Schedule Yourself A Class In Schedule Making

, , , | Working | August 26, 2020

I am a cashier at a hobby store where the store manager is not really the best at scheduling. He frequently makes mistakes, and then just brushes it off with an “Oops! Oh, well!” attitude. Here are a few instances.

Instance #1:

I am looking over our daily schedule — basically, a sheet of paper that shows who will be working in each department for the day, when they come in or leave, and when they are supposed to take their breaks. I notice that the scheduled Customer Service Manager (CSM) for the day is someone who was supposed to have had their last day of work over four days ago as they were transferring to a different college further away.

One of my coworkers is standing nearby.

Me: “Hey, did [CSM] decide to stay with us a little bit longer?”

Coworker: “No, her last day was Saturday.”

Me: *Jokingly* “Well, she’s supposed to be our CSM for today. Think we should call and let her know?”

Coworker: “Wow, maybe [Store Manager] was looking at last week’s schedule by accident.”

Me: “Yeah, I’ll call and ask him.”

I get him on the phone. 

Me: “Hey, who is supposed to be our CSM today? You have [former CSM] listed.”

Manager: “Yeah, that’s right.”

Me: “You know her last day was Saturday. We had a going-away thing for her last Wednesday. Are you sure you’re looking at the right schedule?”

Manager: “Yeah, it’s the right schedule. I guess I forgot. Oh, well, you’ll just have to call another manager anytime you need an override.”

Instance #2 happens when I’m not present.

Often times, the manager forgets to make a daily schedule, even though by company policy one is supposed to be made before the store opens for business every day. On this particular day, a daily schedule was not made; if one had been made, then this situation could have been prevented.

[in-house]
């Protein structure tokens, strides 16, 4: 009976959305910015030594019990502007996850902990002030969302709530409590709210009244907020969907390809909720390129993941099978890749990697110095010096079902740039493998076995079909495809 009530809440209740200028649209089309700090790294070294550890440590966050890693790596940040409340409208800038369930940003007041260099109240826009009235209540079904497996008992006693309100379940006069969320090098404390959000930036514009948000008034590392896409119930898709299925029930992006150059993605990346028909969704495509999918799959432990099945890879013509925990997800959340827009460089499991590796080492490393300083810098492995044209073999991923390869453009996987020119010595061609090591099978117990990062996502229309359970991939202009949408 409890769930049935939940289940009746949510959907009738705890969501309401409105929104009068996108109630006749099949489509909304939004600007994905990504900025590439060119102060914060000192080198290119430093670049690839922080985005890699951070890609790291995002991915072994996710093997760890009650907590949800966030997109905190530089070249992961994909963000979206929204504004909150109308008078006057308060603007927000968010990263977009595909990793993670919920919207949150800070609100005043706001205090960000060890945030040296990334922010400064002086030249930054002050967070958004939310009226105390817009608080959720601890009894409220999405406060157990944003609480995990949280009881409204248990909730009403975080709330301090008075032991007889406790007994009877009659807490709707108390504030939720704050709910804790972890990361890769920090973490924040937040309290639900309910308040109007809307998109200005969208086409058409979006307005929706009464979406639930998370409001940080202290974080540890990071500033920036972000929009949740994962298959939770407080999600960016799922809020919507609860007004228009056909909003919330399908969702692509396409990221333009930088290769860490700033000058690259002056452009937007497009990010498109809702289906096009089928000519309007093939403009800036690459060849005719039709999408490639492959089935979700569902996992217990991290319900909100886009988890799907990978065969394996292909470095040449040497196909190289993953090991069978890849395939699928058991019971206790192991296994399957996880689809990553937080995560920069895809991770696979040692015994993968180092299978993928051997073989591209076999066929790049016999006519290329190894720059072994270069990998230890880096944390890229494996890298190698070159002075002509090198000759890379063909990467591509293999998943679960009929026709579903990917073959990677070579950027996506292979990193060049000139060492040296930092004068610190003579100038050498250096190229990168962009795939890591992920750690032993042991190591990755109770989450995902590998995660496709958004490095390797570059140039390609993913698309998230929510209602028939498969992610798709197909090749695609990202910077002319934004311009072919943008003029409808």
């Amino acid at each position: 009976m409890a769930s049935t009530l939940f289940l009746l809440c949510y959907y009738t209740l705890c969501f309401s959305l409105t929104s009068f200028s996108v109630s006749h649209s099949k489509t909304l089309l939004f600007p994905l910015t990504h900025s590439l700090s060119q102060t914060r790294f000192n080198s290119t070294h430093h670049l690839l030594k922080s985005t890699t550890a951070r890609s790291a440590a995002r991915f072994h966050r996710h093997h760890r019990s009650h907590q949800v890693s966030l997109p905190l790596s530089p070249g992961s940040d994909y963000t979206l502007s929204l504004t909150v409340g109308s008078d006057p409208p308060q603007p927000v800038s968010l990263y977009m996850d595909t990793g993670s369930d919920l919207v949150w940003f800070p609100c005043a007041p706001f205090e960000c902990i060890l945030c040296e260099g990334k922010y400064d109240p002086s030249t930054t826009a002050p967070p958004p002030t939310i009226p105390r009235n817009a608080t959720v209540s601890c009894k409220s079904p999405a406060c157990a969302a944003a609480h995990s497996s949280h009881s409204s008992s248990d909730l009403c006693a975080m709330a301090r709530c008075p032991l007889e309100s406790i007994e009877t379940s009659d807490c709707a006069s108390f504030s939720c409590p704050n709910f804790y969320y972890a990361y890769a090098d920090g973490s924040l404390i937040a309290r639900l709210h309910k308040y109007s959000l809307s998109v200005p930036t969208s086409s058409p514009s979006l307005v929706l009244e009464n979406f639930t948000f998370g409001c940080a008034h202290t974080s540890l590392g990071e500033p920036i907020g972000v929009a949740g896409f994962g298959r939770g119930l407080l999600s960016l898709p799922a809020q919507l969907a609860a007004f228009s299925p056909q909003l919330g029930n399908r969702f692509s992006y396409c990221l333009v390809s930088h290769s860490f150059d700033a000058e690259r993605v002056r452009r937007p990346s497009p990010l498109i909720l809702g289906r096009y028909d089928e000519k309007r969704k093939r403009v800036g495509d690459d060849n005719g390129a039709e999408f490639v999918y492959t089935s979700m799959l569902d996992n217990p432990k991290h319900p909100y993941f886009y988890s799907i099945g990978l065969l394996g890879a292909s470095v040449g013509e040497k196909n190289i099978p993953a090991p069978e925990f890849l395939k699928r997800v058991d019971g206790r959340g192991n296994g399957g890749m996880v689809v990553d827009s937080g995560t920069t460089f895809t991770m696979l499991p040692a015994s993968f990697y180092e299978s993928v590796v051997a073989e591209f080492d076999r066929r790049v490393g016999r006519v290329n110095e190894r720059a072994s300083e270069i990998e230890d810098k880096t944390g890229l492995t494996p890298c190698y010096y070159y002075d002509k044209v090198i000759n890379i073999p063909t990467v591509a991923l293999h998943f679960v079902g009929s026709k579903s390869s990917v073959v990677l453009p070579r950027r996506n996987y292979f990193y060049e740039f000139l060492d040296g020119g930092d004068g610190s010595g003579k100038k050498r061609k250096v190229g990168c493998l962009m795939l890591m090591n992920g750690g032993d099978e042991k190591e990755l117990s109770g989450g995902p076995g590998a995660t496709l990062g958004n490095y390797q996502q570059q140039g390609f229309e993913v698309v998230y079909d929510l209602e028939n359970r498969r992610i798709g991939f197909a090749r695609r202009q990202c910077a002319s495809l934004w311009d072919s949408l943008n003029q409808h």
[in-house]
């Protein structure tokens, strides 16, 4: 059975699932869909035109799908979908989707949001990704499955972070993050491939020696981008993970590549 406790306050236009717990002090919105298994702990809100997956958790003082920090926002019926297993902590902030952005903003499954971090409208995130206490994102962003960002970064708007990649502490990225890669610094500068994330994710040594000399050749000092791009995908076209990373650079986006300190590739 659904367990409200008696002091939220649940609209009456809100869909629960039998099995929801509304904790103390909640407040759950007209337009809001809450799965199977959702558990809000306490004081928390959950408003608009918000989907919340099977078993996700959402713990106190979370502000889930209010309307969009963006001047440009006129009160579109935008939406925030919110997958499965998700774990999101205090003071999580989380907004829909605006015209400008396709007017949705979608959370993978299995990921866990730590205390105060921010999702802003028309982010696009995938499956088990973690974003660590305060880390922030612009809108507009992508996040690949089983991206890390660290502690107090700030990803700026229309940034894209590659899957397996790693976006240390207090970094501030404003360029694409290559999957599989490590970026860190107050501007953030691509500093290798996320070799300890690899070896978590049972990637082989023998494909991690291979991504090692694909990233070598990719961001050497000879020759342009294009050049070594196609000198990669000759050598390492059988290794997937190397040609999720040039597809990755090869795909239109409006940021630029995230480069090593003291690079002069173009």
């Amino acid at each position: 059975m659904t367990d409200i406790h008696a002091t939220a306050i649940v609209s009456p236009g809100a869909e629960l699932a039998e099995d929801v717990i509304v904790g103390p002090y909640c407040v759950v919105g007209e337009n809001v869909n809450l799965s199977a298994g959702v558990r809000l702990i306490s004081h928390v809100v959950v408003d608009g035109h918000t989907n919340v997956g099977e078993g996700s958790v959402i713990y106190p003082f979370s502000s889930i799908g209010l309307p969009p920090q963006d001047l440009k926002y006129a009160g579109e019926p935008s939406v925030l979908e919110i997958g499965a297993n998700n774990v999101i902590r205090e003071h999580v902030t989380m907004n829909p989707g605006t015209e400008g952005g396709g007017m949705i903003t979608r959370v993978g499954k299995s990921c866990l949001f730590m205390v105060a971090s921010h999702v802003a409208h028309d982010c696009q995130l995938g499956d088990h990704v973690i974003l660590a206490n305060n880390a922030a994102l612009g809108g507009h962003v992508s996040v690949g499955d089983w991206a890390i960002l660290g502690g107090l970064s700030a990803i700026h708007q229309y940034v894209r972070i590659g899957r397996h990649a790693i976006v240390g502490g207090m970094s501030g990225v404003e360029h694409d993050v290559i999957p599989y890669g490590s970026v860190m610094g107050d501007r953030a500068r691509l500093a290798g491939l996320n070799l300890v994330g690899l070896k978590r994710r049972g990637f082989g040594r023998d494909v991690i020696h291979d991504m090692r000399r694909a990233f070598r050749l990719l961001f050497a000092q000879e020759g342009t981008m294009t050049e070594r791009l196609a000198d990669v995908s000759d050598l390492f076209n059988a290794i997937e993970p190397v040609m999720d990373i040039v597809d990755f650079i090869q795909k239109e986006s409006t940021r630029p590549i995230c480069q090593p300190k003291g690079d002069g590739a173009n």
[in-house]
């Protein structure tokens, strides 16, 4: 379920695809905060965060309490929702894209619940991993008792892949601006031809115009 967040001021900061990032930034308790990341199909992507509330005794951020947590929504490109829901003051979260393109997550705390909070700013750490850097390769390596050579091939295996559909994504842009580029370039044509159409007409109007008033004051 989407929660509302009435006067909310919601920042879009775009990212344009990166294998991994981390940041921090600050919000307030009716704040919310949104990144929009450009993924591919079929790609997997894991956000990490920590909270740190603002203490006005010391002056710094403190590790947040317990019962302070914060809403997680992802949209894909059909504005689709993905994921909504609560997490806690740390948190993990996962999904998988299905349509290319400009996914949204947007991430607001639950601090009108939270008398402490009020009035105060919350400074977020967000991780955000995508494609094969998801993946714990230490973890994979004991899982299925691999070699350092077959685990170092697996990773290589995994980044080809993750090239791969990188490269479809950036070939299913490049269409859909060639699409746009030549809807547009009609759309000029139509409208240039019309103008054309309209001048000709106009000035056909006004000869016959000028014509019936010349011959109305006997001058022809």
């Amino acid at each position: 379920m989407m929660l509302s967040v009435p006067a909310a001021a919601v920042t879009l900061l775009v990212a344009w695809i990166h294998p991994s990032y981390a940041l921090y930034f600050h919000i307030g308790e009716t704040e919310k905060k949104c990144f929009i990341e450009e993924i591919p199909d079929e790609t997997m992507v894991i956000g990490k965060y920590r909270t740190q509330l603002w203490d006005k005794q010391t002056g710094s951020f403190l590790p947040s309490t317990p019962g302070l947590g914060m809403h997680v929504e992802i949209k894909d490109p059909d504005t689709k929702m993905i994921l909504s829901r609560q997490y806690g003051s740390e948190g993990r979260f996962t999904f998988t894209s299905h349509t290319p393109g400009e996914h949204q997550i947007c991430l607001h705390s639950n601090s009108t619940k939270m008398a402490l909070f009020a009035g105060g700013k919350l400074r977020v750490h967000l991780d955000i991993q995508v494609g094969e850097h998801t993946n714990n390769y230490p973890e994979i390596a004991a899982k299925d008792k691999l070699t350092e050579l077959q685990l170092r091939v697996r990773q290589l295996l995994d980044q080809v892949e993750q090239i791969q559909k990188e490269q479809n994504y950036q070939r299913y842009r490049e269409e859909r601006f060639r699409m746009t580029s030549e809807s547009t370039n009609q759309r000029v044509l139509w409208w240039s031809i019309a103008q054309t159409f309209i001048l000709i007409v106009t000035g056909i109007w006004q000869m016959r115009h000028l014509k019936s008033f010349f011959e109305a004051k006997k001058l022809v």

It’s time for a cashier shift change, but so far, not a single closing cashier has shown up. Most of the morning shift cashiers have after-work obligations — kids, another job, night school, etc. — and need to be off work by a certain time in order to fulfill those obligations. The morning shift cashier is starting to get antsy as she literally needs to leave in the next ten minutes in order to not be late for her second job.

The store manager has been saying that a certain person should be there but finally decides to go look at the schedule to see which person he actually scheduled, as he thinks it might have been someone else. Instead, he discovers that he didn’t schedule a closing cashier at all.

His only option is to pull a worker from the floor and attempt to teach them how to run the register for the evening. This is made difficult by the fact that our registers operate quite differently from normal registers. We type in prices and departments for each item we sell instead of scanning them in, and it also requires memorization of the sales advertisement each week, which floor people normally only know the sales for their department

Apparently, it was chaos that evening, as it turned out to also be uncharacteristically busy. 

Instance #3:

Our manager has been scheduling the new CSM to come in an hour to ninety minutes AFTER the store is opened for the day. Company policy states that a CSM is to be at the front of the store before the store opens. Our manager keeps forgetting that he is scheduling her late, but one day, she finally comes in almost an hour early so that she can be almost in compliance with company policy for once. As she’s walking in the door, only five minutes before the store opens, the manager notices. 

Manager: “Hey, if I have you on the schedule for nine, I need you to make sure you’re actually getting here a good bit earlier than that so that you can be up here when the store opens.”

CSM: “Yeah, okay.”

Later, she says to me:

CSM: “I guess he forgot that he had me scheduled to come in at ten?”

Me: “Why didn’t you say anything to him, then?”

CSM: “I’m just tired of wasting my breath on it.”

These are just a few that stand out, and this just covers his ineptness at scheduling. How he still maintains his store manager position baffles me.

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